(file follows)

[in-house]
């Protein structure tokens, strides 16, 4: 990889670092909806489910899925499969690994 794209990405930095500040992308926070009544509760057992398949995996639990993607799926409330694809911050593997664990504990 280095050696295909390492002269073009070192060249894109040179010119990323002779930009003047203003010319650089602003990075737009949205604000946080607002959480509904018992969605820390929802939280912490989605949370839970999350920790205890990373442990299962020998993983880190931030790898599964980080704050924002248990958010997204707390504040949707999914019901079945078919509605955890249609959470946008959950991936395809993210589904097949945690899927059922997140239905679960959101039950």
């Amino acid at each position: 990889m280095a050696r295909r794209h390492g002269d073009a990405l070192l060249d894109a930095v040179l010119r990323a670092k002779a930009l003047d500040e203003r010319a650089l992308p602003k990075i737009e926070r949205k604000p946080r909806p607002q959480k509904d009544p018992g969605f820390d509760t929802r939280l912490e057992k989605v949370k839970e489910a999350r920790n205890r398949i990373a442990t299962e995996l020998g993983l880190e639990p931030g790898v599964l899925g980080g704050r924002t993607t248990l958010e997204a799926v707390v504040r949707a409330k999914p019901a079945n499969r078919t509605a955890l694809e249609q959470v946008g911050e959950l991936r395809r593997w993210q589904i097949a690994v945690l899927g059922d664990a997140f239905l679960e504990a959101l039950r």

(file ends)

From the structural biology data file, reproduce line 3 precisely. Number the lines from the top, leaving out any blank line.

């Amino acid at each position: 990889m280095a050696r295909r794209h390492g002269d073009a990405l070192l060249d894109a930095v040179l010119r990323a670092k002779a930009l003047d500040e203003r010319a650089l992308p602003k990075i737009e926070r949205k604000p946080r909806p607002q959480k509904d009544p018992g969605f820390d509760t929802r939280l912490e057992k989605v949370k839970e489910a999350r920790n205890r398949i990373a442990t299962e995996l020998g993983l880190e639990p931030g790898v599964l899925g980080g704050r924002t993607t248990l958010e997204a799926v707390v504040r949707a409330k999914p019901a079945n499969r078919t509605a955890l694809e249609q959470v946008g911050e959950l991936r395809r593997w993210q589904i097949a690994v945690l899927g059922d664990a997140f239905l679960e504990a959101l039950r």